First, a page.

Thursday, July 23, 2009

Gay at Wheaton

A gay Wheaton student shares insights that younger evangelicals--who are interested in being more compassionate and open-minded toward homosexuals--need to hear in order to take the next step in reaching out to the gay Christians in their midst. Is it enough to simply not be anti-gay?

Wheaton is not oppressive for the reasons Soulforce was protesting. Homosexual students aren’t actively oppressed under the community covenant. We just can't have sex--which puts us in the same boat as all unmarried Wheaton students. Wheaton is also not oppressively anti-gay, like some other communities. When we finally share our stories, we are usually well received. The community really does desire to help and love us. But they don't necessarily know how, so they keep quiet. As a result, many of us are wasting away, even in the midst of a loving community, under the burden of a well-meaning but deadly silence.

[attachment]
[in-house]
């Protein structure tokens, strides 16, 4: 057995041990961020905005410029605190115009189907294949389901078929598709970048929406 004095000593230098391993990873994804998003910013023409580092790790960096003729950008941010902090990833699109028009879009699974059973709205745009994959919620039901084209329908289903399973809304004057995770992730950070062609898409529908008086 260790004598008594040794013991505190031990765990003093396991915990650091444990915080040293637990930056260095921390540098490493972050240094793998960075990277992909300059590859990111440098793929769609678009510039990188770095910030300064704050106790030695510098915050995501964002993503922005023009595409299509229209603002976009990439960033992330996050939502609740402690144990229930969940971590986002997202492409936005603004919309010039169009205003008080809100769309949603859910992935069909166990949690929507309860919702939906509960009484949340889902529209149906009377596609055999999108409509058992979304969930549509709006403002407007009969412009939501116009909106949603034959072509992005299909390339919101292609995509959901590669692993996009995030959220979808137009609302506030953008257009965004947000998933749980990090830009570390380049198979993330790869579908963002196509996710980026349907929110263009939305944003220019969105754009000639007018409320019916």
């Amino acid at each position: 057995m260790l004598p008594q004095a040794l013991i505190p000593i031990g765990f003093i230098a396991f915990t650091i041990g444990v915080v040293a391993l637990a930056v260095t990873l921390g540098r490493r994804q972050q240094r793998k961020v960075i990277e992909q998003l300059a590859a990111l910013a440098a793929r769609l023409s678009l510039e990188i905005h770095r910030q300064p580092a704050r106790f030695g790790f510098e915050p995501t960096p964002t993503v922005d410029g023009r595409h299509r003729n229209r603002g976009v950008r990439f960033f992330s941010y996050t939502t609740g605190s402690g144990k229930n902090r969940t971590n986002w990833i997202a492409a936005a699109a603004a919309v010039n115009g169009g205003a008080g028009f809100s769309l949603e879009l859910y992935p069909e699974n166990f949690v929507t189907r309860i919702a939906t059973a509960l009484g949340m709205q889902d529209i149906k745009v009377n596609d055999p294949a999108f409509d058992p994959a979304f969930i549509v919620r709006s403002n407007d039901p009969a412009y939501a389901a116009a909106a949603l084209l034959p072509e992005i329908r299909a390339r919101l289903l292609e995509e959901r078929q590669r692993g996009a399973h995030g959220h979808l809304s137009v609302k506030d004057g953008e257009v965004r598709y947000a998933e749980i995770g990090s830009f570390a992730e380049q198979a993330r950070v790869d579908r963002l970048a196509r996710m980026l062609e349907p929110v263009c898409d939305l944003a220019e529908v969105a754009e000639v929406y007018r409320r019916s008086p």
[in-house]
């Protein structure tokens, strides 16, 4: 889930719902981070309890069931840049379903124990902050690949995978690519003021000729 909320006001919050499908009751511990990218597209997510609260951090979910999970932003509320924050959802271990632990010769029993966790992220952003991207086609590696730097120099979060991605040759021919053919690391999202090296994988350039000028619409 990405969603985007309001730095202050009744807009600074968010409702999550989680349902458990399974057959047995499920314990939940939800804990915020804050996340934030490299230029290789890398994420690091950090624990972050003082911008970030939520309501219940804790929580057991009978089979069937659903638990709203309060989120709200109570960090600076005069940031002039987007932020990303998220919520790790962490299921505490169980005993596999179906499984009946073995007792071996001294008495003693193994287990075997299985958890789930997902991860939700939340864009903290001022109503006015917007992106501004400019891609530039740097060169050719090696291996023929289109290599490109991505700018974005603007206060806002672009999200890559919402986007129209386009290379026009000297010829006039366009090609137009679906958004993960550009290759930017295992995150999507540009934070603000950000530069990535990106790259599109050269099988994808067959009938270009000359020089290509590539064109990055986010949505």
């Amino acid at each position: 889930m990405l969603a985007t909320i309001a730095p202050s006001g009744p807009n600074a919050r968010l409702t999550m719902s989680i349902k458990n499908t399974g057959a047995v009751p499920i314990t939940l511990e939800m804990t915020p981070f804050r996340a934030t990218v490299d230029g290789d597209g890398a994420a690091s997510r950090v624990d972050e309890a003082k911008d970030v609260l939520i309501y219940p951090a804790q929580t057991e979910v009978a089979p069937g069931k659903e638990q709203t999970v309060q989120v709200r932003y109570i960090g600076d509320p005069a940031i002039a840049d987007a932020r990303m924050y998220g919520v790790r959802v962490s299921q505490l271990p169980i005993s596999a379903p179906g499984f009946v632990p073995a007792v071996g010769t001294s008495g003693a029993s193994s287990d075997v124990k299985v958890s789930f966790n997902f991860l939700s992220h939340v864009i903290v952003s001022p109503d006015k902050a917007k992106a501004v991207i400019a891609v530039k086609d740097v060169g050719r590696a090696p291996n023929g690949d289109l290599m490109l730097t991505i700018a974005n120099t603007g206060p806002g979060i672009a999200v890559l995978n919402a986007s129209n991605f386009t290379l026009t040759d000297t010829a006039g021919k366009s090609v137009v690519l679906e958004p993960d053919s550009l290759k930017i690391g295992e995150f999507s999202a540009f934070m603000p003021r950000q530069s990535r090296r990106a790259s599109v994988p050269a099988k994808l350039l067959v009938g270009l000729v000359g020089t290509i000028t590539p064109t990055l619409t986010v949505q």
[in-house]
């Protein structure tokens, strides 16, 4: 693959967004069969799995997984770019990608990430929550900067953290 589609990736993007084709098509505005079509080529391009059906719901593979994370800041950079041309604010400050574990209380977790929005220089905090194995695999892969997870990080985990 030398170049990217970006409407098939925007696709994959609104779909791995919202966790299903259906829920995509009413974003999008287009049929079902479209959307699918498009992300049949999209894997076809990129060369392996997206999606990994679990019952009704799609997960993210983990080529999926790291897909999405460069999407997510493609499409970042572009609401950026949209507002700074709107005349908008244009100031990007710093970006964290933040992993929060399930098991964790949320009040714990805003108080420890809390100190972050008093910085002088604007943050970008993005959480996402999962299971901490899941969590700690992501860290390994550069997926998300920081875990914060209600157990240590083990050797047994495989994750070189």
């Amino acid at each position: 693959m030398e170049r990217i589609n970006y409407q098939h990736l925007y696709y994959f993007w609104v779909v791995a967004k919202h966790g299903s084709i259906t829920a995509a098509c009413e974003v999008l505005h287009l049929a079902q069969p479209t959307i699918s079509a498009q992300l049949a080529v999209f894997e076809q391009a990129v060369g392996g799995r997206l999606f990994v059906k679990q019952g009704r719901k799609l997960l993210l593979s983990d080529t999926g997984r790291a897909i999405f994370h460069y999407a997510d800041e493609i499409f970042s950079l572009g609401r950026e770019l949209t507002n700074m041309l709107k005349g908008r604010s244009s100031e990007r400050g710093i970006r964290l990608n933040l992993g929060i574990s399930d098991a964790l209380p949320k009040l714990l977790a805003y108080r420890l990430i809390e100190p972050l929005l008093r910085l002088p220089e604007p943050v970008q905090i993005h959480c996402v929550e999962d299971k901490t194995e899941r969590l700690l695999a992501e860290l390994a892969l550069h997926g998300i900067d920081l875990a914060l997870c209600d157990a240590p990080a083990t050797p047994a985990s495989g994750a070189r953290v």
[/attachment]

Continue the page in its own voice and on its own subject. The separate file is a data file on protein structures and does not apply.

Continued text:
The third point of the article gives helpful advice on how to create a community for Side B (committed to celibacy) gay Christians in the church or on campus. If you want to know why this is so critical, read the second point of the article about what happened to a Wheaton student named Stephen . . .